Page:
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A Vigil of Fear and a Vigil of Hope

05/12/2021 08:23:25 AM

May12

Rabbi Rudin

Emergency Message for Shavuot from Rabbi Rudin

Yom Yerushalayim, Jerusalem Day, 5781; the anniversary of the day when after two millennia the City of Jerusalem, the national home and focus of longing for the Jewish people became ours again, is turned into a day of violence and fear.

Not an enthusiastic gardener, I was fulfilling a belated Mother’s Day promise to plant some bushes in the back yard a few hours ago when my daughter in Tel Aviv texted.

Abba, I’m in the bomb shelter of my building.  Horrible explosions overhead.  Hamas is firing hundreds of missiles at us.  I’m scared.

So much for gardening or for anything else except for saying psalms and worrying.

Later, her boyfriend and, G-d willing, perhaps my future son-in-law Guy sent a video clip showing the missiles striking houses and cars while the Iron Dome system tries to hold off the deadly barrage.

 View the clip here.

There, in the skies of the Land of Israel is as clear a horizon between good and evil as there exists in the world.  Let’s be clear.  This isn’t about a neighborhood in Jerusalem where the Jews were ethnically cleansed in 1948 and reclaimed their land in 1967 and have disputed it with the Arabs who settled there under the Jordanian occupation.  This isn’t about the Arab riots and stones thrown at the Al Aqsa mosque or about the extremist Jewish factions shouting racist slogans -- disgraceful behavior that cannot be tolerated though it be.

It is about Israel, the one Jewish country in the world, being once again in the crosshairs of Hamas terrorists who would rather put their entire community and the region at risk of more bloodshed than live in peace with Israel.  

Shavuot is the day when the Jewish people heard G-d’s voice at Sinai and accepted upon themselves to be G-d’s witnesses on earth and to strive to embody compassion and justice through the Torah as an example to humanity.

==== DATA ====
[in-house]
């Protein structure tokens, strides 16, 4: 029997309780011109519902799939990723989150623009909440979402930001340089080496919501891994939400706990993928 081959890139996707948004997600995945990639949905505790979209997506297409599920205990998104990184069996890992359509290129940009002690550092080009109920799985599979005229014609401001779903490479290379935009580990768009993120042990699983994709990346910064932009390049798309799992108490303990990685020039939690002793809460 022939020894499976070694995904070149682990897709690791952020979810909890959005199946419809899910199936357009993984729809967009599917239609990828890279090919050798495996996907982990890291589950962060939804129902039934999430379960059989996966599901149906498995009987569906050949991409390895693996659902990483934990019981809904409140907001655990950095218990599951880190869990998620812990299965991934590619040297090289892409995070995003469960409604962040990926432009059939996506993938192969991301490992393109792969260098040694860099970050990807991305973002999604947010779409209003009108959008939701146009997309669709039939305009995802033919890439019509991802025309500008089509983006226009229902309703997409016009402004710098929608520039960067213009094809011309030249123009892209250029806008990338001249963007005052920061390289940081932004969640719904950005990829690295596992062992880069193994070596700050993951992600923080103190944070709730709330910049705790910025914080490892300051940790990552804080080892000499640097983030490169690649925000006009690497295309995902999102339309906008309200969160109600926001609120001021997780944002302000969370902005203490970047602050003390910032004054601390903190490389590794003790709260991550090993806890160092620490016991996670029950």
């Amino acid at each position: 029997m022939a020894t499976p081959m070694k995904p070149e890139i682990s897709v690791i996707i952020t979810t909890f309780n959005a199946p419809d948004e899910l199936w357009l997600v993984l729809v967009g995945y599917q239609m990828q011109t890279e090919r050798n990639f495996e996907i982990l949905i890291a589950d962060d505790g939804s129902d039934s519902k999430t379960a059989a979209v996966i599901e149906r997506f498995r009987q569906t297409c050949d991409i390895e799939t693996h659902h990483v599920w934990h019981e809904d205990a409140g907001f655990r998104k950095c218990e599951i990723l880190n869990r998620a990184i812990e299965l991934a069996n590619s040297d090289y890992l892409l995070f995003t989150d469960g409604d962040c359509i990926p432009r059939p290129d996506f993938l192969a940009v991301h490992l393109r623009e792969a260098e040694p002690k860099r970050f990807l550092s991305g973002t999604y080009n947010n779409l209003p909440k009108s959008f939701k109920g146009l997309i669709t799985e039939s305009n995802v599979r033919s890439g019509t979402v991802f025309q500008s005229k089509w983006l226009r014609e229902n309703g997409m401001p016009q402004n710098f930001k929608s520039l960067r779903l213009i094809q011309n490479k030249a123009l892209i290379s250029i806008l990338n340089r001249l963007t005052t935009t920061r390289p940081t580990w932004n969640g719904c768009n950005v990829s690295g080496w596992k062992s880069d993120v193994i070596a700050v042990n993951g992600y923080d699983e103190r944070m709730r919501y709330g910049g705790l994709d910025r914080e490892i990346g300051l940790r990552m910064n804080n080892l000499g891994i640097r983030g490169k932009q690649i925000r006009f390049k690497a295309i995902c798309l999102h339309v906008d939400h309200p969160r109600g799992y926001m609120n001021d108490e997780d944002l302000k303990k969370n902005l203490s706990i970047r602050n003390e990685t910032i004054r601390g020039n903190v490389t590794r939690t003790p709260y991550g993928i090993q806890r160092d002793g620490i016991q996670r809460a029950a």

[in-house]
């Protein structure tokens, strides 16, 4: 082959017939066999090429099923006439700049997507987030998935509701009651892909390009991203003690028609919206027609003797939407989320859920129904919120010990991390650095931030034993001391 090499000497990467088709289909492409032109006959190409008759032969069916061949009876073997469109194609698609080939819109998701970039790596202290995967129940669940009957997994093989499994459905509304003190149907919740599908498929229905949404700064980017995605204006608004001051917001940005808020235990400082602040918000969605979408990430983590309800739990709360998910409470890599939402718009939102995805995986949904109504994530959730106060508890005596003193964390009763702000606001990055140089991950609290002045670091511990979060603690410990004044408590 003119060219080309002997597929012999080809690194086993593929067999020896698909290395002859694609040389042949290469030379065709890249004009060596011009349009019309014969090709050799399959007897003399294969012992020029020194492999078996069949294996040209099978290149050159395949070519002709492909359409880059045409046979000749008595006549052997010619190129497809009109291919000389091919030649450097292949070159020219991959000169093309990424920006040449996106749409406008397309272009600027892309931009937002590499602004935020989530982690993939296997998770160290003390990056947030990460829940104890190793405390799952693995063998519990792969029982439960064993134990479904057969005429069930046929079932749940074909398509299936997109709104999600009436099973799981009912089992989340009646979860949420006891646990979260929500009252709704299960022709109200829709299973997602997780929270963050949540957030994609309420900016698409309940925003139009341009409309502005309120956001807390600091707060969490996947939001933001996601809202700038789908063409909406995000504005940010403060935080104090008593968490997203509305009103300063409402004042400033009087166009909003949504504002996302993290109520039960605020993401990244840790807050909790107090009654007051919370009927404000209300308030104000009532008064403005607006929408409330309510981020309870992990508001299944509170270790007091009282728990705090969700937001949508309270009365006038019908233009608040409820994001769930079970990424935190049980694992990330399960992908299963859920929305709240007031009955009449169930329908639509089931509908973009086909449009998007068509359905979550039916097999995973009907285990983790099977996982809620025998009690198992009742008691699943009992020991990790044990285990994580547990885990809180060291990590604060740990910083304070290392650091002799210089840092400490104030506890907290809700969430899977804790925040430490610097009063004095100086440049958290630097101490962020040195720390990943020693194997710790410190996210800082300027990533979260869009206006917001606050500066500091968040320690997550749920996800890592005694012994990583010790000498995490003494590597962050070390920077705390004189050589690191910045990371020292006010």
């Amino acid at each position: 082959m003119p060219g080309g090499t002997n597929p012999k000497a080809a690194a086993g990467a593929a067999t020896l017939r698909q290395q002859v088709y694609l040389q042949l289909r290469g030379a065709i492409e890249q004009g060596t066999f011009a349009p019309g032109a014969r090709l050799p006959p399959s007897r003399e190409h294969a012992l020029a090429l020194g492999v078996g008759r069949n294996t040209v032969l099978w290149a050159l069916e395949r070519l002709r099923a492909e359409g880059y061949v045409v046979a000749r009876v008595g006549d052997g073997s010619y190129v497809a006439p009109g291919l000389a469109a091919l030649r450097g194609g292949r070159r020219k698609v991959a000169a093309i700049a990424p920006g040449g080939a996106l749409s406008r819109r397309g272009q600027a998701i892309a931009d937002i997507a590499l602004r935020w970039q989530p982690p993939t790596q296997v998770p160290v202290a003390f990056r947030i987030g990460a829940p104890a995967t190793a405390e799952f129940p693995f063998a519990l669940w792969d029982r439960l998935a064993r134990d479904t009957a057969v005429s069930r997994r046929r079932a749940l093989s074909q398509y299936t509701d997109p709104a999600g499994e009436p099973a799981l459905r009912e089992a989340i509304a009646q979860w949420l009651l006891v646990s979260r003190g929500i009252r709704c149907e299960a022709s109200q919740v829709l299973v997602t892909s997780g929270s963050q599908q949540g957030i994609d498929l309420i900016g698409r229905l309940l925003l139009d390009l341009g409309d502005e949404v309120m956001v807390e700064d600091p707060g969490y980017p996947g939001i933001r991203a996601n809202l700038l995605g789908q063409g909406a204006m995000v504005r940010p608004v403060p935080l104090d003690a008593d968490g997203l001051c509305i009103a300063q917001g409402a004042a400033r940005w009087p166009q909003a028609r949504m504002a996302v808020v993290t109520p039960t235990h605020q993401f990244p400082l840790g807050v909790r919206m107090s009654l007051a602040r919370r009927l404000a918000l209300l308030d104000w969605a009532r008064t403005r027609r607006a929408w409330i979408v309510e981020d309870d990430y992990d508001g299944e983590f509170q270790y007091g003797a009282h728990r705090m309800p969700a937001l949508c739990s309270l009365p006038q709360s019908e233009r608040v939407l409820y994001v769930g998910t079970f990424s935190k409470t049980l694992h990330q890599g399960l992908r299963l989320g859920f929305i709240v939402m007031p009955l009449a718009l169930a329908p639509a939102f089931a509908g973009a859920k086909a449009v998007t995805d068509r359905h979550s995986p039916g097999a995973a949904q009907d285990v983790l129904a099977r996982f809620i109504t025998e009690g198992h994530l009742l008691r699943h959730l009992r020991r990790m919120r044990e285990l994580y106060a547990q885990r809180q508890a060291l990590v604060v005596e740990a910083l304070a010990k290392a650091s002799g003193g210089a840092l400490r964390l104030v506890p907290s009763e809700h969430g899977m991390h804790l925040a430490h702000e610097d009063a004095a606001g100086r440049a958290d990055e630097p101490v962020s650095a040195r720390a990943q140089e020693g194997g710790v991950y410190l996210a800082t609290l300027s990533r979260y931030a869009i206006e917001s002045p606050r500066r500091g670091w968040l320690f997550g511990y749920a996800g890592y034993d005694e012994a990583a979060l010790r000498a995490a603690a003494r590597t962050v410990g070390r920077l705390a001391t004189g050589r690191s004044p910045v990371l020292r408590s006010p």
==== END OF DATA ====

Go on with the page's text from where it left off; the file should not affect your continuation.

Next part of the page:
We were told then, as the Torah descended in fire and darkness, that the choice to be Israel was fraught with danger.  We have been called the canary in the coal mine, for wherever hate and extremism try to take root, we are its first targets.  Just last week, Iran’s leader called once again for the destruction of Israel.  And Iran’s proxies are quick to respond with more violence.  

What can we do?  Beyond supporting Israel’s right to defend itself, beyond condemning violence and extremism no matter from whom, beyond refusing to give in to hate or simplistic characterizations of any group, I believe that our calling is to relive our stand at Sinai with every fiber of our being.  

Whether you believe that that summit between G-d and humanity happened as an historic fact (as I do) or as a metaphor, we have been given the great privilege to strive to point the way to love, compassion, hope, faith and refusal to give in to fear, even in this hour of trial.  Even as I continue to get texts from Shimrit in the bomb shelter, all I can think of is that quote from Isaiah:

Olam chesed yibaneh -- The world can only be built from love.

This night has been a vigil of fear as the missiles continue to rain down.

On Sunday night, erev Shavuot, the Jewish world holds a different kind of vigil. A vigil of hope, of renewed commitment to Torah, to our bonds to each other, to our heritage, to G-d, to Israel and to the stubborn spark of hope that lit our way through two thousand years of exile, through the smoke and darkness of the Holocaust and will not fail us as long as we keep it burning in our hearts.  

Please say a Psalm for Israel, for peace and for the well-being especially of all of the children of all faiths, ethnicities and homes of this troubled, tortured region. Please express support for Israel and urge our leaders in Congress to support a call for an immediate end to Hamas’ missile attacks as well as an immediate resumption of direct and unconditional talks between Israel and her neighbors.   Donate to United Hatzalah, emergency services in Israel serving all communities.  And join us on Shavuot to live the dream.  May the One who brings peace to the heavenly realms where galaxies wheel and cosmic forces interact in awesome harmony that makes reality possible bring peace to us, to all of Israel, to all of humanity.  Amen.

Thu, June 24 2021 14 Tammuz 5781